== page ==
With the advancement of mobile technology in recent years has seen more of us relying on our smartphones or other devices that are used for all manner of things including online banking. Now some worrying news has come to light as the popular Samsung Galaxy S3 is threatened with a remote hack USSD code.
We get to hear of a number of different security risks associated with mobile devices, and SlashGear are reporting that a single line of code can set off a full factory reset of the Galaxy S3. This information has come to light after some security researchers found the risk of malicious websites clearing user’s handsets.
While at the Ekoparty security conference the issues was showcased by Ravi Borgaonkar, and the USSD code that could be sent via a website or even sent to devices by NFC or triggered by a QR code, can activate a full factory reset on the Galaxy S3 and other handsets from the company.
Owners of the handset would be able to see the reset taking place, but they will not be able to prevent the reset starting. While the code sent via QR readers or NFC tags the user would get no warning of the reset taking place, and in turn no chance from preventing their smartphone from running malicious code.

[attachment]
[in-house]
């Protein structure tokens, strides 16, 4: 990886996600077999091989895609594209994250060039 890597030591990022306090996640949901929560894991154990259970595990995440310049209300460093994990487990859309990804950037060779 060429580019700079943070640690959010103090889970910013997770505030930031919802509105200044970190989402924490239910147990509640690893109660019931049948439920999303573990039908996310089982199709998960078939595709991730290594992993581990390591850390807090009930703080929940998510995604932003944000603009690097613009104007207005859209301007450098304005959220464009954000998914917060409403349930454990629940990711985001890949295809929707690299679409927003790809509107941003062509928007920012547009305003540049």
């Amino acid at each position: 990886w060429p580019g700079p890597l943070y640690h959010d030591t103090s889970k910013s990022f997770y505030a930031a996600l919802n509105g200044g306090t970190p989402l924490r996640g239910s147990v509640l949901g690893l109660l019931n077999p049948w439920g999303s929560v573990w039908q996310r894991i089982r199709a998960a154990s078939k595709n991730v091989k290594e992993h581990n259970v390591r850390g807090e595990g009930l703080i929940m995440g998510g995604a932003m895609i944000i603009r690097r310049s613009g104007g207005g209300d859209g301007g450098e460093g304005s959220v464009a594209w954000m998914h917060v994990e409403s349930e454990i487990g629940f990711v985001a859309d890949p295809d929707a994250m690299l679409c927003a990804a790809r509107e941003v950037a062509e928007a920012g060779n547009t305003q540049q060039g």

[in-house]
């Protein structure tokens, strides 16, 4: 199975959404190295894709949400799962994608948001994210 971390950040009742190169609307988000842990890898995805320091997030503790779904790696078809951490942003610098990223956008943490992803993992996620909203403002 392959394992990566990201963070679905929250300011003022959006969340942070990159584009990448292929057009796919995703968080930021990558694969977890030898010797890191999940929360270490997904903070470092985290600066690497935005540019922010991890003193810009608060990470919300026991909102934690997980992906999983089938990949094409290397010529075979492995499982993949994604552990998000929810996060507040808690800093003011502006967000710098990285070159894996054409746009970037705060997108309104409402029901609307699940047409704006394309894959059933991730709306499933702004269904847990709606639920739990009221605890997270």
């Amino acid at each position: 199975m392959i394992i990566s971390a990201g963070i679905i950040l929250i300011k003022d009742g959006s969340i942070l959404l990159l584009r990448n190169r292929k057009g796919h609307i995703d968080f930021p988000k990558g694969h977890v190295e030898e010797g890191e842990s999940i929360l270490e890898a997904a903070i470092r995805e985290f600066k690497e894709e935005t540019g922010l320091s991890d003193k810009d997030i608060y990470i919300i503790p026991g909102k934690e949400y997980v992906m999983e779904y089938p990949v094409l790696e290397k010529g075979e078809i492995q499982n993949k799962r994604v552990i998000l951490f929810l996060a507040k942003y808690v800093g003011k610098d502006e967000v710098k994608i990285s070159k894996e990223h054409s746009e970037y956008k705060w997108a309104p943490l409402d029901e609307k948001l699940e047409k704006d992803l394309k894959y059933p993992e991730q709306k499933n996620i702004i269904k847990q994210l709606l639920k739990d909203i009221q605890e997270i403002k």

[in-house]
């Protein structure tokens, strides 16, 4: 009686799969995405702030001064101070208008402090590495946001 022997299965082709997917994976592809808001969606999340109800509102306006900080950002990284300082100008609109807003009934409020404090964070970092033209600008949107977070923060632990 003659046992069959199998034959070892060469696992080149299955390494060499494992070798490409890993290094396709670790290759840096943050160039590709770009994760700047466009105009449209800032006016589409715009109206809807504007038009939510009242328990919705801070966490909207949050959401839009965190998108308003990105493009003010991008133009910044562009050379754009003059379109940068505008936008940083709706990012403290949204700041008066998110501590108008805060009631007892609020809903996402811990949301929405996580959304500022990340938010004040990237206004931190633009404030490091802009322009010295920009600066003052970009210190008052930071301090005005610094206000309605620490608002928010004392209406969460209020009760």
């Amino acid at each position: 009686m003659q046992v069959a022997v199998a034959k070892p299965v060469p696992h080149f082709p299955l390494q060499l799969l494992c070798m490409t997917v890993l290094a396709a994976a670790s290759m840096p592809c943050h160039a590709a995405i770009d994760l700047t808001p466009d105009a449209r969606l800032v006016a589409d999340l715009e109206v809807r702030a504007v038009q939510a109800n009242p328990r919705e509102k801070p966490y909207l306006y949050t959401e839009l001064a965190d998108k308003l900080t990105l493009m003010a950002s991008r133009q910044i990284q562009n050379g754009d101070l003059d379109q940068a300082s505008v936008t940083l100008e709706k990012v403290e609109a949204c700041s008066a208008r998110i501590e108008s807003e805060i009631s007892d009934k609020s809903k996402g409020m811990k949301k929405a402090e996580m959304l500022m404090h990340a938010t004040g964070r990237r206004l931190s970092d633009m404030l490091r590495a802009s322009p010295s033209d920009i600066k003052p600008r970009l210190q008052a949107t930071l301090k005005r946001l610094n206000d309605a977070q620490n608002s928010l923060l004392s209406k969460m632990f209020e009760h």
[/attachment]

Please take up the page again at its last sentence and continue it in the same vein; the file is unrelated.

It seems the problem only affects handsets that run the Samsung TouchWiz Android overlay, and basic Android only highlighting the code via the dialler screen while not running it automatically. Trouble is though the Samsung default mode is to dial the code automatically.
Even more worrying is the concern that the attack can be increased so a USSD code can be used to kill the SIM card being used by the handset, so a single message can not only wipe the handset, but leave the owner with a useless SIM card as well.
It has also been found that it is possible to make Samsung smartphones go to a malicious website containing the code via a WAP=push SMS message. This issue has also been found to affect the Samsung Galaxy S2, Galaxy S Advance, Galaxy Ace, and Galaxy Beam.
Owners of the affected handsets are advised to disenable automatic side loading for any QR or NFC reader apps that are being used, and obviously don’t click on any website links that are not trusted. There has been some reports though that the USSD code problem has been patched on some versions of the Galaxy S3, with the AT&T version and European model reportedly fixed.
Are you concerned about your smartphone being hacked?